till it had eaten its fill of earth,
and when it had drawn flesh and blood from this ground,
there was never thereafter a lighter leaf on the linden-tree
as nimble and piercing as the point of a needle,
that neither armour nor high walls could hinder its passage.
(Piers Plowman, I.152-158)
This wholly allegorical ‘plant of peace’ descends from heaven, drawn earthward by its weight like a self-seeding tree. From the earth it takes ‘flesh and blood’, an allusion to Christ’s incarnation and its subsequent restoration of the fallen human constitution. Langland realises this in vegetal imagery that evokes the paradoxical lightness the plant takes from its commingling with earth’s own weight and substance. This celestial plant of peace falls to earth only to spring heavenward again, light as a feather yet utterly irresistible, bearing our earthly nature with it.
These are only a few examples, drawn from readings in medieval literature, of how the image of the tree has wound its limbs around our collective imagination. Can such imagery afford us moderns any clearer sense of our intimate entanglement with the realms of growth and fruition now imperilled by anthropogenic climate change? Perhaps. Perhaps they can help us take fuller measure of our peril. Tolkien dramatizes how raw power, wielded for its own sake, violates the living world in its industrial-scale poisoning of air, water and earth in the wastes of Mordor and elsewhere in his fictions. Is the ethical, rhetorical and environmental wastage of late capitalism any less confronting?
How do literature and the so-called ‘real’ world intersect? Which are more real, the trees of botany, horticulture or carpentry, or trees such as those considered here? Depends on who’s asking and from what perch, but at our present historical moment we need to maintain the widest and deepest perspectives we can. When Jakelin Troy observes, in another context, ‘[w]hen we destroy trees, we destroy ourselves. We cannot survive in a treeless world’, she speaks of much more than simple physical necessity. Yes, we need the green world to act as a carbon sink, to feed us and to provide amenity for otherwise barren urban landscapes, but such instrumental logic is the symptom of an underlying pathology. The ideals of stewardship maintained in many of the world’s indigenous cultures, which western modernity has largely abandoned, call to us more urgently than ever. The literary record sustains and emphasises Troy’s quiet assertion that trees are our fellow beings and deserve respect as such.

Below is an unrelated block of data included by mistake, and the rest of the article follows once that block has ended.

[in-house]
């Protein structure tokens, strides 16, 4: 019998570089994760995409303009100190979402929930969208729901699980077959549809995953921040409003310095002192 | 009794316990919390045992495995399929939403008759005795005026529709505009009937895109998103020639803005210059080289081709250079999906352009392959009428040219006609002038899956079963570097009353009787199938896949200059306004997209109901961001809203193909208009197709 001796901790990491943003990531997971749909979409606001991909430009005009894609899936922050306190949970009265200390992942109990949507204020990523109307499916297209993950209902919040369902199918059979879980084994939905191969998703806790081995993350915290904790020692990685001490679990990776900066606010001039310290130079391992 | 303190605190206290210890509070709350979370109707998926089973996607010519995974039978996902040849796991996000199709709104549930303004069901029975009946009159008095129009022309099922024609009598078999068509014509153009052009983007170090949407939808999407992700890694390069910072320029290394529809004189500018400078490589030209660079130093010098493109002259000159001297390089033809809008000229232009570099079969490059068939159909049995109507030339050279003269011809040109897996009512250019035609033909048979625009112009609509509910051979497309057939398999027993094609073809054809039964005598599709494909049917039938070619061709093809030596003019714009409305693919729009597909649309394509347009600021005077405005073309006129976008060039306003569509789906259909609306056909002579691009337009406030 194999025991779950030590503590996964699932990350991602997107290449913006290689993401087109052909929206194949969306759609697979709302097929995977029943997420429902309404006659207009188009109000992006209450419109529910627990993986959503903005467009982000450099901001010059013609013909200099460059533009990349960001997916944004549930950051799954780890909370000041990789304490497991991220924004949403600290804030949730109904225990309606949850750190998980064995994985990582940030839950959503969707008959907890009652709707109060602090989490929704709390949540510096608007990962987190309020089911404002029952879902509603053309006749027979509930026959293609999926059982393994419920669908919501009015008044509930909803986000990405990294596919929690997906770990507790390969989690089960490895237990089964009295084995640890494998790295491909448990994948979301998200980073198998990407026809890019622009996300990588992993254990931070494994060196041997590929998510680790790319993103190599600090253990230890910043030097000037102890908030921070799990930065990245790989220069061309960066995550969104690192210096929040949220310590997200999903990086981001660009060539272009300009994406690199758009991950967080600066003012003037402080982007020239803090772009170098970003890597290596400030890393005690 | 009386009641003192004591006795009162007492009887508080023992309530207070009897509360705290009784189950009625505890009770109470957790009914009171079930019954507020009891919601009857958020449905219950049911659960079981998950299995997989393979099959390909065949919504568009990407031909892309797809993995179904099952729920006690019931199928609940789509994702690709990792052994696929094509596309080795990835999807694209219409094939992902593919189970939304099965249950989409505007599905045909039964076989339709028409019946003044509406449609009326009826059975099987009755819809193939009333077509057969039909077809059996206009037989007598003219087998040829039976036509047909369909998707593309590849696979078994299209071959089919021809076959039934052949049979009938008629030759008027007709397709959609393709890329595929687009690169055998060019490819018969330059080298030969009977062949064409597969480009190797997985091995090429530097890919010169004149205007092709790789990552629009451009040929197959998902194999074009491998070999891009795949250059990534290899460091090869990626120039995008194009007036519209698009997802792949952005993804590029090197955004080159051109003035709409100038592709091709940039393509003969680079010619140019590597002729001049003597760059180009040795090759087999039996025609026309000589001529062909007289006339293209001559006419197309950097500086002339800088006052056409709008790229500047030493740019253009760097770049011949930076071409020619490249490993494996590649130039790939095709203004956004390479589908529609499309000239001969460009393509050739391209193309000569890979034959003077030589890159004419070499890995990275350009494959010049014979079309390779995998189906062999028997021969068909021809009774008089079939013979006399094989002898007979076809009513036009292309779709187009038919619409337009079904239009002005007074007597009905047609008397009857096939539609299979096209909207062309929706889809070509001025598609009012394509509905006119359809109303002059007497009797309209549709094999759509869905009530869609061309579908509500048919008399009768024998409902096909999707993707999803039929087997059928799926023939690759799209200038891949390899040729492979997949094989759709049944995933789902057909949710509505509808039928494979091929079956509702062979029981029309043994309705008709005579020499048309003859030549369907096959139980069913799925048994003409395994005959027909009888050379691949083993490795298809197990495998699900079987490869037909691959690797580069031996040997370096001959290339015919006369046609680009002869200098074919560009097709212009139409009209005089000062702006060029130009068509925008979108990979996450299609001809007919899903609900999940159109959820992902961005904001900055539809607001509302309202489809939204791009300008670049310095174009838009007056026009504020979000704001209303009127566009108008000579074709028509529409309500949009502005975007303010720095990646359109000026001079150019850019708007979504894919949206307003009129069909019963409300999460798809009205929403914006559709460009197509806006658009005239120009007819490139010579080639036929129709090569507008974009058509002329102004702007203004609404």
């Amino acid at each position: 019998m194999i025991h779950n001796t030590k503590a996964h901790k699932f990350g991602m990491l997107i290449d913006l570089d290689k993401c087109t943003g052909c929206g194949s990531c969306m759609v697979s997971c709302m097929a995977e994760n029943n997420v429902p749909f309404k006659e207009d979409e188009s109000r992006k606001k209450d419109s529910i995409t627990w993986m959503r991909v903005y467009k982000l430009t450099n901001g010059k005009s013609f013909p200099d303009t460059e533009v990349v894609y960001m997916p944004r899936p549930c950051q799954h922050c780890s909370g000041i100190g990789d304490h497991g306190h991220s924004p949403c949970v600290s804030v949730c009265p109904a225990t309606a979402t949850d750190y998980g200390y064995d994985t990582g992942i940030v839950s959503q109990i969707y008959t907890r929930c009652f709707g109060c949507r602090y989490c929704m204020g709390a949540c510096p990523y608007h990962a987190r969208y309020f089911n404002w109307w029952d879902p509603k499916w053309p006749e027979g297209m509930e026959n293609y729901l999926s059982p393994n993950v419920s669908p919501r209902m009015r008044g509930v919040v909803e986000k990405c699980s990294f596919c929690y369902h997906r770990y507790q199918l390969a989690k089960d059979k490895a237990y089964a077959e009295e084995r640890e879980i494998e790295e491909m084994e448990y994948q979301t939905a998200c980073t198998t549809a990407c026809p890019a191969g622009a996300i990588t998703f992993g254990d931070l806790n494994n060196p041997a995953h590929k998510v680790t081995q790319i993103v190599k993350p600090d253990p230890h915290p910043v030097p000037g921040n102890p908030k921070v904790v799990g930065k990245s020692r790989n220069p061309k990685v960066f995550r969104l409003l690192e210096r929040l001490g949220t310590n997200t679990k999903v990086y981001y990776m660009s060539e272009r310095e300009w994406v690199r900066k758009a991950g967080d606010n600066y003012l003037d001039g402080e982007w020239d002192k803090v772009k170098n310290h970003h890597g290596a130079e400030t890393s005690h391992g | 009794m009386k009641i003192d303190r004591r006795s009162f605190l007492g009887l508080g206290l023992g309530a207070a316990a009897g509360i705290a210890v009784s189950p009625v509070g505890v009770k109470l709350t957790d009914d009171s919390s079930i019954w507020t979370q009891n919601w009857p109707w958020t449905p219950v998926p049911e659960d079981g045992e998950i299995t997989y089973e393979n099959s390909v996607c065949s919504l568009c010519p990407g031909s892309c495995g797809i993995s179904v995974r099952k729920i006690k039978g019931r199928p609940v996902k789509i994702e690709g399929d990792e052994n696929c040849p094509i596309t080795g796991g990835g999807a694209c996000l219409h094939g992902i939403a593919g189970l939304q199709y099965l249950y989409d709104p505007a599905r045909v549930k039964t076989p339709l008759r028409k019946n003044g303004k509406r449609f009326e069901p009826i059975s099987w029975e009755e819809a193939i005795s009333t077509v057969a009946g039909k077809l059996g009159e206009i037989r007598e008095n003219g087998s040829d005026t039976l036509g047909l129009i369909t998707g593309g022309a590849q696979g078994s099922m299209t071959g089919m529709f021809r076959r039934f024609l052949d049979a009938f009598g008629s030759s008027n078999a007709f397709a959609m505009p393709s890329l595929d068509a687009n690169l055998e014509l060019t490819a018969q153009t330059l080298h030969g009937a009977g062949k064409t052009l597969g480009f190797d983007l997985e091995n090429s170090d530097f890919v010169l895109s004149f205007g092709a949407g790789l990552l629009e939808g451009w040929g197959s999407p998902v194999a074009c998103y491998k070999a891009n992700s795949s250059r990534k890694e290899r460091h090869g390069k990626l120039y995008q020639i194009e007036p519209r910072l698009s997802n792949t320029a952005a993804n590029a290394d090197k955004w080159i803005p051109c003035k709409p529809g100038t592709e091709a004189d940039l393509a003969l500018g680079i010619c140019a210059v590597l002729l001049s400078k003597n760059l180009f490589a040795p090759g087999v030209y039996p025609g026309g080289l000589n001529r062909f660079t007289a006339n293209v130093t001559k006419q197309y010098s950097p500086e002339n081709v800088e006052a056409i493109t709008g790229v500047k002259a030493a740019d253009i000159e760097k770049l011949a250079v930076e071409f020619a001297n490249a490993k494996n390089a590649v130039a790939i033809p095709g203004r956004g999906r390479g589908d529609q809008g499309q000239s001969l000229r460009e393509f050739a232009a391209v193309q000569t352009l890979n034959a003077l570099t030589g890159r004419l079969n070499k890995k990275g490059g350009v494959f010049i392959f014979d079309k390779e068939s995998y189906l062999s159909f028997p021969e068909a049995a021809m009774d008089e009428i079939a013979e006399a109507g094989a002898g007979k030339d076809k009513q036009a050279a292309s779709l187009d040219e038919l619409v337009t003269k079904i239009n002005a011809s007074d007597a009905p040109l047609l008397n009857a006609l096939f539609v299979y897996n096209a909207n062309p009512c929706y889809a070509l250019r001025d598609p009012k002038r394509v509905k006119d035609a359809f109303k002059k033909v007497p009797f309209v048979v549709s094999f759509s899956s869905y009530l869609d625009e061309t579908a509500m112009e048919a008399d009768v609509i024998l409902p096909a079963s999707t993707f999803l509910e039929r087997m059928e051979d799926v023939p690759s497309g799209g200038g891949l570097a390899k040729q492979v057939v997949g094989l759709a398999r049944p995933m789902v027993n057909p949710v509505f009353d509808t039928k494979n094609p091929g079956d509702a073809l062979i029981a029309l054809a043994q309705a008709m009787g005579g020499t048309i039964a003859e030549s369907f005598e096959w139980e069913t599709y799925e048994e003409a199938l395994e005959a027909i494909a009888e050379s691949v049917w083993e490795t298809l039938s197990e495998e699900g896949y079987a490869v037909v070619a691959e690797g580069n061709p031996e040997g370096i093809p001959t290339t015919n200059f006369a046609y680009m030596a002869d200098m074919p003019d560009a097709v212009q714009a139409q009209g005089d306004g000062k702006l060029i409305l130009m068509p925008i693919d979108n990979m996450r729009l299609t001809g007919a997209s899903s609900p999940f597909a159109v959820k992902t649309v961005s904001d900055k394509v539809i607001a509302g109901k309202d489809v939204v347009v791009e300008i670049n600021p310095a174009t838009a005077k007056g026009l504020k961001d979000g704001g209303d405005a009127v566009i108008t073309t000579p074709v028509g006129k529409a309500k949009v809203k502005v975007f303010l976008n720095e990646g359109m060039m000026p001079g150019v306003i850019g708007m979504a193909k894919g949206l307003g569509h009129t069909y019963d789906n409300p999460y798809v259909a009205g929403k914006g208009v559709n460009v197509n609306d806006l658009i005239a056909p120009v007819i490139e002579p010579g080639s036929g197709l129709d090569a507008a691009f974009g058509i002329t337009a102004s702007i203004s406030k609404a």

Think big. As physical presences, trees (and all vegetation, really) brace heaven and earth. They call down light and use its energy to stir dead matter into living forms that serve and nourish all other life on this planet. Yet their limbs and leaves crowd our interiors as well.
Entering a dark wood as Dante and many of Arthur’s knights did, most of us will sense dimly that something’s in there, just as our waking consciousness itself can overhear a presence somewhere behind our breasts and faces that we speak as ‘I’, whose depths are vaster than we will ever know as a matter of mere fact. Those depths may prove full of terrifying spectres, or of howling Alemanni charging to thrust our imperial pretensions from their demesnes. But like all trees, we are called to stand between the high and the low (conceive them as you will) and in our thoughts and imaginations to allow those polar extremes to fructify each other in our centre. To diminish those avatars of our inmost ecology as so much stuff to be cleared or processed for profit is to flay our own souls and sell their pelts as fashion accessories.
Robert DiNapoli is a scholar of English language and literature, a translator and essayist. He has lectured on English-language poetry of all periods at universities in North America, England and Australia with a focus on Old and Middle English poetry. His forthcoming book of poems Engelboc, explores frontiers between language, history, memory and the evolution of spiritual sensibilities across time.